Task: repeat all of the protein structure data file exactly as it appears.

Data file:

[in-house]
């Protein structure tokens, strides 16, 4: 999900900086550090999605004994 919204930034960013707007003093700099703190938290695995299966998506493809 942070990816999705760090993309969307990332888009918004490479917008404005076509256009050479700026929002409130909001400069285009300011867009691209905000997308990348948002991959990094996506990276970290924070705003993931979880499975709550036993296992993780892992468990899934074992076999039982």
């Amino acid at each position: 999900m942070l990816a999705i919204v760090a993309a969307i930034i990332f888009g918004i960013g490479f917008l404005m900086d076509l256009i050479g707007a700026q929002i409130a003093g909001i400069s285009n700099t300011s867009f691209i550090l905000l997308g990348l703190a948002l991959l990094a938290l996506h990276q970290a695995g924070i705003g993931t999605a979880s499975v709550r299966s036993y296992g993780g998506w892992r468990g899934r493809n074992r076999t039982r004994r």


[in-house]
């Protein structure tokens, strides 16, 4: 999900900086550090999605004994 919204930034960013707007003093700099703190938290695995299966998506493809 942070990816999705760090993309969307990332888009918004490479917008404005076509256009050479700026929002409130909001400069285009300011867009691209905000997308990348948002991959990094996506990276970290924070705003993931979880499975709550036993296992993780892992468990899934074992076999039982």
């Amino acid at each position: 999900m942070l990816a999705i919204v760090a993309a969307i930034i990332f888009g918004i960013g490479f917008l404005m900086d076509l256009i050479g707007a700026q929002i409130a003093g909001i400069s285009n700099t300011s867009f691209i550090l905000l997308g990348l703190a948002l991959l990094a938290l996506h990276q970290a695995g924070i705003g993931t999605a979880s499975v709550r299966s036993y296992g993780g998506w892992r468990g899934r493809n074992r076999t039982r004994r």